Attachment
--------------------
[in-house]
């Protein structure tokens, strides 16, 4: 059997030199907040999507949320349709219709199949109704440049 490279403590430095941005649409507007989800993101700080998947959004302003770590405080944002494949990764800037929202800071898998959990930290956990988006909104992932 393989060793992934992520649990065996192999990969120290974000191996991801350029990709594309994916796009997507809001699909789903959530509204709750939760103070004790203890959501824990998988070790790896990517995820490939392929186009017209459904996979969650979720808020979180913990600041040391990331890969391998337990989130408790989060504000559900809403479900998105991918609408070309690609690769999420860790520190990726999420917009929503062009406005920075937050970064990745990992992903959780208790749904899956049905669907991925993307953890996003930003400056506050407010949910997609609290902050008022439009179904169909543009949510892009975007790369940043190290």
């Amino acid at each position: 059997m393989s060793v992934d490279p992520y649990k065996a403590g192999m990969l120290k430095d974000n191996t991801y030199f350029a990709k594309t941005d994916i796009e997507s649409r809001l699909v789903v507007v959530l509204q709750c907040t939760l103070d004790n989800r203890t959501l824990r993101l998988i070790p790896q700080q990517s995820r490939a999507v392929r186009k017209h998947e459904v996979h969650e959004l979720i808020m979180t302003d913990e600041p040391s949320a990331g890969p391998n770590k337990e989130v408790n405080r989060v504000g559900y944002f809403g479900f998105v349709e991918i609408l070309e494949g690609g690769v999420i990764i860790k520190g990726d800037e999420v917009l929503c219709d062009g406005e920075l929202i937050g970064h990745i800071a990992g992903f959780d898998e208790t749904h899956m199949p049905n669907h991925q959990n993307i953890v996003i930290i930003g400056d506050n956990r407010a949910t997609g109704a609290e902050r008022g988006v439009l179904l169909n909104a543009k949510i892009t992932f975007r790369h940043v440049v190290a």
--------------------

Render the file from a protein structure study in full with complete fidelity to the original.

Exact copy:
[in-house]
């Protein structure tokens, strides 16, 4: 059997030199907040999507949320349709219709199949109704440049 490279403590430095941005649409507007989800993101700080998947959004302003770590405080944002494949990764800037929202800071898998959990930290956990988006909104992932 393989060793992934992520649990065996192999990969120290974000191996991801350029990709594309994916796009997507809001699909789903959530509204709750939760103070004790203890959501824990998988070790790896990517995820490939392929186009017209459904996979969650979720808020979180913990600041040391990331890969391998337990989130408790989060504000559900809403479900998105991918609408070309690609690769999420860790520190990726999420917009929503062009406005920075937050970064990745990992992903959780208790749904899956049905669907991925993307953890996003930003400056506050407010949910997609609290902050008022439009179904169909543009949510892009975007790369940043190290």
């Amino acid at each position: 059997m393989s060793v992934d490279p992520y649990k065996a403590g192999m990969l120290k430095d974000n191996t991801y030199f350029a990709k594309t941005d994916i796009e997507s649409r809001l699909v789903v507007v959530l509204q709750c907040t939760l103070d004790n989800r203890t959501l824990r993101l998988i070790p790896q700080q990517s995820r490939a999507v392929r186009k017209h998947e459904v996979h969650e959004l979720i808020m979180t302003d913990e600041p040391s949320a990331g890969p391998n770590k337990e989130v408790n405080r989060v504000g559900y944002f809403g479900f998105v349709e991918i609408l070309e494949g690609g690769v999420i990764i860790k520190g990726d800037e999420v917009l929503c219709d062009g406005e920075l929202i937050g970064h990745i800071a990992g992903f959780d898998e208790t749904h899956m199949p049905n669907h991925q959990n993307i953890v996003i930290i930003g400056d506050n956990r407010a949910t997609g109704a609290e902050r008022g988006v439009l179904l169909n909104a543009k949510i892009t992932f975007r790369h940043v440049v190290a």